Back story #1
Dude has a very good memory when it comes to holidays and annual events such as vacation, DCI’s local performance, and football season.
This is ironic because we don’t quite know what Dude’s concept of time is. We know that he notices the changing of seasons, but we don’t know if he gets the passage of weeks, months, years, etc.
My parents don’t write anything on the kitchen calendar.. all that’s on there are the standard holidays. So we can’t quite figure out how, like clockwork, at least a month before a favorite special event or holiday, Dude starts talking about it.
At the beginning of every November it’s, “No Christmas gifts. No Christmas gifts,” over and over and over. (To understand Dude’s use of the word “No,” please see the Dude Language Guide.)
In January? “No Valentine’s Day.”
In April? “No Cape May.” (He jumps the gun on this one. We don’t go until July.. however, it’s a highly-anticipated event for him.)
Back story #2
One of the characteristics of autism is that an individual appears as if they’re “in their own world.”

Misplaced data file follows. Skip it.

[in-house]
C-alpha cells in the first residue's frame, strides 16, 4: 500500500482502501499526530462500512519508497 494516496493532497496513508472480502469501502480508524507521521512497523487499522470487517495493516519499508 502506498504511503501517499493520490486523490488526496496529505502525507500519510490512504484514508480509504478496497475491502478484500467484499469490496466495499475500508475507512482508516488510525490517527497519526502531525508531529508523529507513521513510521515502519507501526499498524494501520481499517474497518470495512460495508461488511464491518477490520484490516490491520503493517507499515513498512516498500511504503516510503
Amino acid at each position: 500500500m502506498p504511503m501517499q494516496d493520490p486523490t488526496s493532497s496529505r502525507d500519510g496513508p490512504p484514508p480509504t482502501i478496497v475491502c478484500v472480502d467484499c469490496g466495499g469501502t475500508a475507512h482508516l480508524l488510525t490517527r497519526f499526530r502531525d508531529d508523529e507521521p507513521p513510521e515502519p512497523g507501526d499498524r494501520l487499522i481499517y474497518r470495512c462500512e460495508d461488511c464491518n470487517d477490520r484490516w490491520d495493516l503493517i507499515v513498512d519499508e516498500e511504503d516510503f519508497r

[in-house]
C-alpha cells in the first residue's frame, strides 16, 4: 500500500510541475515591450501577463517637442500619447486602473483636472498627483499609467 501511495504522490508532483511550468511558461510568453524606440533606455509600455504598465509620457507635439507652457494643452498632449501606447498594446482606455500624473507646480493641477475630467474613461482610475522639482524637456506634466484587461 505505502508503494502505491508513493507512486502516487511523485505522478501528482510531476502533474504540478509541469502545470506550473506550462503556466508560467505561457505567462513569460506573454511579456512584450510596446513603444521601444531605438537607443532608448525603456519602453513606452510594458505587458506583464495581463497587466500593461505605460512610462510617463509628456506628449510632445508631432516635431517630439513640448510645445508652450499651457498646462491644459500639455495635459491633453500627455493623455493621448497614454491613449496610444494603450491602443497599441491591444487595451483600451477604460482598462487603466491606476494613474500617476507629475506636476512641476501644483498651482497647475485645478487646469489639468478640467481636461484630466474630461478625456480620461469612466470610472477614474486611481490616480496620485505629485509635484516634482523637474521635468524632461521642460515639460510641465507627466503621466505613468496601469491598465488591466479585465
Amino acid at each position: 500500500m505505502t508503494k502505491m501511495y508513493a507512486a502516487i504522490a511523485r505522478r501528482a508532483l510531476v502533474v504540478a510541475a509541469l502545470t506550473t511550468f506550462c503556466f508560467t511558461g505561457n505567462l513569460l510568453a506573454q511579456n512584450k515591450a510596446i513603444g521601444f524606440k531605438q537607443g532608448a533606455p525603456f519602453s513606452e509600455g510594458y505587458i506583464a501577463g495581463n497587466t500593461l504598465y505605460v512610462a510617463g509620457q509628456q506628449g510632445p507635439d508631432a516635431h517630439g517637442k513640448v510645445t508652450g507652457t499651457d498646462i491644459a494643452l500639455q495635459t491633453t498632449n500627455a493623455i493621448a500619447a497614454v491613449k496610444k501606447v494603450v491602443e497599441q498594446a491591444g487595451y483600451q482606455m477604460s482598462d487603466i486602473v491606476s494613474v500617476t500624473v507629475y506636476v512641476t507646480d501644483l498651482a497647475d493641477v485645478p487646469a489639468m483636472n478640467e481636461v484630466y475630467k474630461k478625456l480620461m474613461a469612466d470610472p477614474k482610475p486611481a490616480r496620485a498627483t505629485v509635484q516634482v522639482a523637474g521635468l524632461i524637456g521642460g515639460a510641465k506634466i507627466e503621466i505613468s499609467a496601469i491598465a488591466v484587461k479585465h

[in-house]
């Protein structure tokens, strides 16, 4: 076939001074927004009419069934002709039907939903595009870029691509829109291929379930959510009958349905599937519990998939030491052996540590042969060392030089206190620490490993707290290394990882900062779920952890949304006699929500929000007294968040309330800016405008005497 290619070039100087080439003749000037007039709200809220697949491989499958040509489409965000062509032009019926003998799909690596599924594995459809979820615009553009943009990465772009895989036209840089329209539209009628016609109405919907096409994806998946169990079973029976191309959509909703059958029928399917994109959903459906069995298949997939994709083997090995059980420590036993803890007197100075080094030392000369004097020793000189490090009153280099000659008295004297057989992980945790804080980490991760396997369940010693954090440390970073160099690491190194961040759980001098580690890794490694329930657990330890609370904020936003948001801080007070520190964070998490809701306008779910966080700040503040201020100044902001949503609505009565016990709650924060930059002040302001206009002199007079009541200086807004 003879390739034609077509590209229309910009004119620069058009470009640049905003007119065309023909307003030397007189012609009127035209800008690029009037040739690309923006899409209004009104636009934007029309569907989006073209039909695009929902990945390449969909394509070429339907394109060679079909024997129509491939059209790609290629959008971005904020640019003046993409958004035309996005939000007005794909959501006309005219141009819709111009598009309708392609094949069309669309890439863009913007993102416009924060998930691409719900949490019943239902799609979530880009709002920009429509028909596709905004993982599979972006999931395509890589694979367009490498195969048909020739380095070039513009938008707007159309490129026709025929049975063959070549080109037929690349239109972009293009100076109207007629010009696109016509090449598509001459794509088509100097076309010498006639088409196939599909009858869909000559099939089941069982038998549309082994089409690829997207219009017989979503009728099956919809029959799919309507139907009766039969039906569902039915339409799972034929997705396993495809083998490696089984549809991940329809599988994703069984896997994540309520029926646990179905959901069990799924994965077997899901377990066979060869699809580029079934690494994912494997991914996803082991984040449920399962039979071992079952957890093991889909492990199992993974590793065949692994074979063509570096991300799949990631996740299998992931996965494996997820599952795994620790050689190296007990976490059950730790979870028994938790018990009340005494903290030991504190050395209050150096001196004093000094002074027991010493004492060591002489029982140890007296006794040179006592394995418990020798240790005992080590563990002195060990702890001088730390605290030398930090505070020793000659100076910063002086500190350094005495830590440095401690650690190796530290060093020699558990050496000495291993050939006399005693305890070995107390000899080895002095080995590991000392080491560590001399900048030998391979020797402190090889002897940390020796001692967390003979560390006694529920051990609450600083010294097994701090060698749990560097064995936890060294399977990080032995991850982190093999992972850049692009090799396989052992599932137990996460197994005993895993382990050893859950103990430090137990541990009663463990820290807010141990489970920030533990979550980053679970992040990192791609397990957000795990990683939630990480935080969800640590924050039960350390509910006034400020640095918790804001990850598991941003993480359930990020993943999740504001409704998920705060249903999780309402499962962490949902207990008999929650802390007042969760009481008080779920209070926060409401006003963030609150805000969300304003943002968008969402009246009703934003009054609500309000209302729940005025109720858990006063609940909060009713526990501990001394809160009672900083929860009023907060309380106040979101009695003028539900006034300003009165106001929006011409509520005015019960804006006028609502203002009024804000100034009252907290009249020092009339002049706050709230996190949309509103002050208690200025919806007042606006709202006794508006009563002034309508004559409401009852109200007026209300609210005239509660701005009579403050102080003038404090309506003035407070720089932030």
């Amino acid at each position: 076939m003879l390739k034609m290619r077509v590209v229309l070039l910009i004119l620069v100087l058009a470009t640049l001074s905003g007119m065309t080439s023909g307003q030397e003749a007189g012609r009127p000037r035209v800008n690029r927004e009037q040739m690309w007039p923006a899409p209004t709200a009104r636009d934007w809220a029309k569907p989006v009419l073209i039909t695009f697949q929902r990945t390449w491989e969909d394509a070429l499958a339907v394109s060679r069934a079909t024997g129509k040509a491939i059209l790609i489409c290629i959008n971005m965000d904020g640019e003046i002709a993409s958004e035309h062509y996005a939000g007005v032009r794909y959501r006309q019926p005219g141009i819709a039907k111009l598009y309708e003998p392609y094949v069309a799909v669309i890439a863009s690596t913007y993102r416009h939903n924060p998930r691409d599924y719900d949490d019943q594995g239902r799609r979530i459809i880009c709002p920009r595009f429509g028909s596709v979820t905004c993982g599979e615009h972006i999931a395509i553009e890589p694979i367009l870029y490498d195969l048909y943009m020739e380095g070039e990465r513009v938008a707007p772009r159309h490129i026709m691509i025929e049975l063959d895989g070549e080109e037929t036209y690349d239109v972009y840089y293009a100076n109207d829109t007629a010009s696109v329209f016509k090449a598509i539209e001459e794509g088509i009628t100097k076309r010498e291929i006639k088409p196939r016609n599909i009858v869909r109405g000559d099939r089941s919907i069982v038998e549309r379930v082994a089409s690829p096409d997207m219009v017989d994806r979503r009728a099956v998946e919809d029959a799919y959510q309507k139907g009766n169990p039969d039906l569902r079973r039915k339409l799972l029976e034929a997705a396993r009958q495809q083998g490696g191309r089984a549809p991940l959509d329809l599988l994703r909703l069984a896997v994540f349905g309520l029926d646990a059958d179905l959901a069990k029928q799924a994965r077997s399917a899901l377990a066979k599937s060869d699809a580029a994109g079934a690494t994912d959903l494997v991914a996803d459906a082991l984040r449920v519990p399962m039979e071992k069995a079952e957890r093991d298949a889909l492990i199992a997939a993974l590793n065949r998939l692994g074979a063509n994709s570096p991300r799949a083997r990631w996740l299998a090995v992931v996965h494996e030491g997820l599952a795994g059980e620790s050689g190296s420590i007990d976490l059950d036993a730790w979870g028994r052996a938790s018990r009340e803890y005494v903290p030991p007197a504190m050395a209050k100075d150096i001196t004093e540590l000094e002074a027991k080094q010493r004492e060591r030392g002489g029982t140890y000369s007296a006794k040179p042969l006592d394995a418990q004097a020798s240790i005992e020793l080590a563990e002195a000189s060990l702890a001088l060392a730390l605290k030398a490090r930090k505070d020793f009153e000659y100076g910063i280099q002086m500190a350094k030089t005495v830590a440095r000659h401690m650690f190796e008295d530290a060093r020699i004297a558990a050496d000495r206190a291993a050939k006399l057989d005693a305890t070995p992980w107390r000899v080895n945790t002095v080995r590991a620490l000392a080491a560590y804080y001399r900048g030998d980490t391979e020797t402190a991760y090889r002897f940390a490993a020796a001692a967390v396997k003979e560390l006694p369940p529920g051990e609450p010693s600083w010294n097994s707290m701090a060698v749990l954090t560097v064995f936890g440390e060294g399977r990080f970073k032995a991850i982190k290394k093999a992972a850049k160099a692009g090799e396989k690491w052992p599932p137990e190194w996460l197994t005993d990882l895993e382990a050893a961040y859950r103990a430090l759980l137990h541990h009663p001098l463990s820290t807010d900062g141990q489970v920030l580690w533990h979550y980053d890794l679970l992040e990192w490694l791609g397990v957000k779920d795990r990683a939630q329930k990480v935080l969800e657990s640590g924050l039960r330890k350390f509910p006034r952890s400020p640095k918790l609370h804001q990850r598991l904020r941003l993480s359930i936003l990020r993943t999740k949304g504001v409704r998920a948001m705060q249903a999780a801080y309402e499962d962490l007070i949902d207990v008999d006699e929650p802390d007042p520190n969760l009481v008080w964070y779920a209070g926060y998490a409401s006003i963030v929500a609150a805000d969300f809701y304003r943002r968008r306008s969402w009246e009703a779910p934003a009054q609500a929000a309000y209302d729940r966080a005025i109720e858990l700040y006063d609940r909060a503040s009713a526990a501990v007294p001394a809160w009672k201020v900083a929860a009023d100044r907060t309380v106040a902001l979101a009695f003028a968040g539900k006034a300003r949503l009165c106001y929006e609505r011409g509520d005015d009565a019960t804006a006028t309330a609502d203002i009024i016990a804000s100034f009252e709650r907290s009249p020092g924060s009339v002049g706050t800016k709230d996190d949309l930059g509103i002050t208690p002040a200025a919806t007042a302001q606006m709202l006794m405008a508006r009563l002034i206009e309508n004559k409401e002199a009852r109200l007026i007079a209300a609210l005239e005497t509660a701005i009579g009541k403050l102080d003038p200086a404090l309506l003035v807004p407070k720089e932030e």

At first glance, you may think that Dude fits this criteria very well.
Don’t be fooled.
He’s listening. Even when you think he isn’t.
Most importantly, he reads ANYTHING that’s lying out.
Novels? Not quite.
But he loves looking through store circulars, the mail, notes Mom writes for herself, coupons, etc.. Especially if he’s supposed to be eating and they’re on the kitchen table.
For quite some time, we thought Dude only recognized the names and logos of different stores.
The Dude is not to be underestimated.
My parents have a lot on their minds these days. Basically, this means they have to write down every single thing they have to do or else they’re going to forget to do it. (They can’t get mad at me for saying this because they know that it’s 100% true!)
The other morning, Mom remembered that she wanted to look in the attic for a particular Halloween sound toy for Dude.
Before she ran upstairs to get Dude ready for his program, she scribbled a hasty note to herself that read: “H-ween S. Bk.”
Once they got back downstairs, Dude glanced at the note on the kitchen table and then looked at Mom.
“No Halloween Spell Book,” he said.
H-ween. S. Bk.?
Turns out it means Halloween Spell Book.
It also turns out that Dude understands shorthand.
And THAT my friends, is why you should never underestimate someone with special needs.